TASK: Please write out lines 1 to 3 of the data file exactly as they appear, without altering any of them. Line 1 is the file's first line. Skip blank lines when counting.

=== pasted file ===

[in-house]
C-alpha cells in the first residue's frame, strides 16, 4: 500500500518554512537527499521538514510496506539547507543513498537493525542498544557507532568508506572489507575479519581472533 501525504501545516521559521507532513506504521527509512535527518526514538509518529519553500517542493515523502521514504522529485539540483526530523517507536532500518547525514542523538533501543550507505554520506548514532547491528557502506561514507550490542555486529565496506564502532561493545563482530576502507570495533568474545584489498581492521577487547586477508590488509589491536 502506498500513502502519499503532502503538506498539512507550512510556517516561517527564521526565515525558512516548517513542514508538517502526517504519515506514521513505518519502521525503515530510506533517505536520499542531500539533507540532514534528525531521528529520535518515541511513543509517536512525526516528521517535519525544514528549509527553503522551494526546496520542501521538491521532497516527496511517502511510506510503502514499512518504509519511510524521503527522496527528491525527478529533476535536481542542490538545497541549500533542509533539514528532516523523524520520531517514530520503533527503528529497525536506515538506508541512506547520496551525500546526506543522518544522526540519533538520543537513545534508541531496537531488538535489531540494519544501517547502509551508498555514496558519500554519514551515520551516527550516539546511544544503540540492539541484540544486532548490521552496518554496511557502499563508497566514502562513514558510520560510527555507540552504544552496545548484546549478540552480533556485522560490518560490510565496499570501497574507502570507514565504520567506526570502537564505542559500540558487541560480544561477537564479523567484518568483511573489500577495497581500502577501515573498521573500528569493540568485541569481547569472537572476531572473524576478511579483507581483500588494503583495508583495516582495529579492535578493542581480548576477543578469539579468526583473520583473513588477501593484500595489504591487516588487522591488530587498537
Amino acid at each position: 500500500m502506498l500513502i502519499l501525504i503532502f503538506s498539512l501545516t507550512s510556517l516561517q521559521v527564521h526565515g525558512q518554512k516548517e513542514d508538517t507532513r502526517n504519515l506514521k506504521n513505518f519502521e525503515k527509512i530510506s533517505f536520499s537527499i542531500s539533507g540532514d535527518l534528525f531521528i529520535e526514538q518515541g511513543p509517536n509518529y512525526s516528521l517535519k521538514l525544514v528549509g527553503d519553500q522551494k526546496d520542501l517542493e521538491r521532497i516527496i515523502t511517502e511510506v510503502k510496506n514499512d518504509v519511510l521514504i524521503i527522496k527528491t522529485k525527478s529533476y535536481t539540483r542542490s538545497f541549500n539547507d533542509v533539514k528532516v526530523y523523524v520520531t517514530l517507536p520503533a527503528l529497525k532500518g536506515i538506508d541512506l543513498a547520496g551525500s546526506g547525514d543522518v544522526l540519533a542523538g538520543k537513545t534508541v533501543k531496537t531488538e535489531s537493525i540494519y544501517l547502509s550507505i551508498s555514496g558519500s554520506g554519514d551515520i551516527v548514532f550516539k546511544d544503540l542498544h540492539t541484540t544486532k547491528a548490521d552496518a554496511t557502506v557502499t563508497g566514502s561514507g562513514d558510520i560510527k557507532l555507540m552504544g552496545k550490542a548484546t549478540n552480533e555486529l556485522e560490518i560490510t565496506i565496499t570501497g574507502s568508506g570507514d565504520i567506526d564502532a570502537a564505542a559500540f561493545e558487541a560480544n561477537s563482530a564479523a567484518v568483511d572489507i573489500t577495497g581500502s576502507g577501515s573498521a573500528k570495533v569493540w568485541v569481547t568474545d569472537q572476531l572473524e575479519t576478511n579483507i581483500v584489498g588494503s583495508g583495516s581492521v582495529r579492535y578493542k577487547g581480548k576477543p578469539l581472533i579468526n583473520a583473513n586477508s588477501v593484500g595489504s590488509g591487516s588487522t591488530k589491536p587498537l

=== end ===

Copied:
[in-house]
C-alpha cells in the first residue's frame, strides 16, 4: 500500500518554512537527499521538514510496506539547507543513498537493525542498544557507532568508506572489507575479519581472533 501525504501545516521559521507532513506504521527509512535527518526514538509518529519553500517542493515523502521514504522529485539540483526530523517507536532500518547525514542523538533501543550507505554520506548514532547491528557502506561514507550490542555486529565496506564502532561493545563482530576502507570495533568474545584489498581492521577487547586477508590488509589491536 502506498500513502502519499503532502503538506498539512507550512510556517516561517527564521526565515525558512516548517513542514508538517502526517504519515506514521513505518519502521525503515530510506533517505536520499542531500539533507540532514534528525531521528529520535518515541511513543509517536512525526516528521517535519525544514528549509527553503522551494526546496520542501521538491521532497516527496511517502511510506510503502514499512518504509519511510524521503527522496527528491525527478529533476535536481542542490538545497541549500533542509533539514528532516523523524520520531517514530520503533527503528529497525536506515538506508541512506547520496551525500546526506543522518544522526540519533538520543537513545534508541531496537531488538535489531540494519544501517547502509551508498555514496558519500554519514551515520551516527550516539546511544544503540540492539541484540544486532548490521552496518554496511557502499563508497566514502562513514558510520560510527555507540552504544552496545548484546549478540552480533556485522560490518560490510565496499570501497574507502570507514565504520567506526570502537564505542559500540558487541560480544561477537564479523567484518568483511573489500577495497581500502577501515573498521573500528569493540568485541569481547569472537572476531572473524576478511579483507581483500588494503583495508583495516582495529579492535578493542581480548576477543578469539579468526583473520583473513588477501593484500595489504591487516588487522591488530587498537
Amino acid at each position: 500500500m502506498l500513502i502519499l501525504i503532502f503538506s498539512l501545516t507550512s510556517l516561517q521559521v527564521h526565515g525558512q518554512k516548517e513542514d508538517t507532513r502526517n504519515l506514521k506504521n513505518f519502521e525503515k527509512i530510506s533517505f536520499s537527499i542531500s539533507g540532514d535527518l534528525f531521528i529520535e526514538q518515541g511513543p509517536n509518529y512525526s516528521l517535519k521538514l525544514v528549509g527553503d519553500q522551494k526546496d520542501l517542493e521538491r521532497i516527496i515523502t511517502e511510506v510503502k510496506n514499512d518504509v519511510l521514504i524521503i527522496k527528491t522529485k525527478s529533476y535536481t539540483r542542490s538545497f541549500n539547507d533542509v533539514k528532516v526530523y523523524v520520531t517514530l517507536p520503533a527503528l529497525k532500518g536506515i538506508d541512506l543513498a547520496g551525500s546526506g547525514d543522518v544522526l540519533a542523538g538520543k537513545t534508541v533501543k531496537t531488538e535489531s537493525i540494519y544501517l547502509s550507505i551508498s555514496g558519500s554520506g554519514d551515520i551516527v548514532f550516539k546511544d544503540l542498544h540492539t541484540t544486532k547491528a548490521d552496518a554496511t557502506v557502499t563508497g566514502s561514507g562513514d558510520i560510527k557507532l555507540m552504544g552496545k550490542a548484546t549478540n552480533e555486529l556485522e560490518i560490510t565496506i565496499t570501497g574507502s568508506g570507514d565504520i567506526d564502532a570502537a564505542a559500540f561493545e558487541a560480544n561477537s563482530a564479523a567484518v568483511d572489507i573489500t577495497g581500502s576502507g577501515s573498521a573500528k570495533v569493540w568485541v569481547t568474545d569472537q572476531l572473524e575479519t576478511n579483507i581483500v584489498g588494503s583495508g583495516s581492521v582495529r579492535y578493542k577487547g581480548k576477543p578469539l581472533i579468526n583473520a583473513n586477508s588477501v593484500g595489504s590488509g591487516s588487522t591488530k589491536p587498537l